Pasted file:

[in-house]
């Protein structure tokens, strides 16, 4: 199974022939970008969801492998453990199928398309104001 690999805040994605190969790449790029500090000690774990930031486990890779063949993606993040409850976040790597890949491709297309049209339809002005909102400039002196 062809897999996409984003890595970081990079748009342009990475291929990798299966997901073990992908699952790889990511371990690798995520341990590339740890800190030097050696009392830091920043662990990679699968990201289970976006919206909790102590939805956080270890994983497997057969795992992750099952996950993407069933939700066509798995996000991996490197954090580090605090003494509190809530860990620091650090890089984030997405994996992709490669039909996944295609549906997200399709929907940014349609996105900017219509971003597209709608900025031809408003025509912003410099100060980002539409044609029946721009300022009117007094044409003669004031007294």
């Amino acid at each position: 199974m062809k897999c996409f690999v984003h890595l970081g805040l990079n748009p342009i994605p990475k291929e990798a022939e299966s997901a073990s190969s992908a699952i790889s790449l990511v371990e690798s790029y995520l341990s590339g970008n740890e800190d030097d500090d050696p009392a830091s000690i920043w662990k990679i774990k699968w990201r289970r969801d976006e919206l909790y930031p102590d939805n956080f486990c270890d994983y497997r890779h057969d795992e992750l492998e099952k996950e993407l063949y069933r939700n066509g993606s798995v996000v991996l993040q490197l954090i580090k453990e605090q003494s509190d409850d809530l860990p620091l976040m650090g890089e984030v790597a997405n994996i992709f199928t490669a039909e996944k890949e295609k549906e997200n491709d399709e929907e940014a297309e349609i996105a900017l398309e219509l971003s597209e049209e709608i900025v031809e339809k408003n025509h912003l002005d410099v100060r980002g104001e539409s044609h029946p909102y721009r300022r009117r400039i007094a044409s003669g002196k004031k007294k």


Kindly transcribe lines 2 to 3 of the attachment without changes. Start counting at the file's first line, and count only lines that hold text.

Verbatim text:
């Protein structure tokens, strides 16, 4: 199974022939970008969801492998453990199928398309104001 690999805040994605190969790449790029500090000690774990930031486990890779063949993606993040409850976040790597890949491709297309049209339809002005909102400039002196 062809897999996409984003890595970081990079748009342009990475291929990798299966997901073990992908699952790889990511371990690798995520341990590339740890800190030097050696009392830091920043662990990679699968990201289970976006919206909790102590939805956080270890994983497997057969795992992750099952996950993407069933939700066509798995996000991996490197954090580090605090003494509190809530860990620091650090890089984030997405994996992709490669039909996944295609549906997200399709929907940014349609996105900017219509971003597209709608900025031809408003025509912003410099100060980002539409044609029946721009300022009117007094044409003669004031007294």
């Amino acid at each position: 199974m062809k897999c996409f690999v984003h890595l970081g805040l990079n748009p342009i994605p990475k291929e990798a022939e299966s997901a073990s190969s992908a699952i790889s790449l990511v371990e690798s790029y995520l341990s590339g970008n740890e800190d030097d500090d050696p009392a830091s000690i920043w662990k990679i774990k699968w990201r289970r969801d976006e919206l909790y930031p102590d939805n956080f486990c270890d994983y497997r890779h057969d795992e992750l492998e099952k996950e993407l063949y069933r939700n066509g993606s798995v996000v991996l993040q490197l954090i580090k453990e605090q003494s509190d409850d809530l860990p620091l976040m650090g890089e984030v790597a997405n994996i992709f199928t490669a039909e996944k890949e295609k549906e997200n491709d399709e929907e940014a297309e349609i996105a900017l398309e219509l971003s597209e049209e709608i900025v031809e339809k408003n025509h912003l002005d410099v100060r980002g104001e539409s044609h029946p909102y721009r300022r009117r400039i007094a044409s003669g002196k004031k007294k």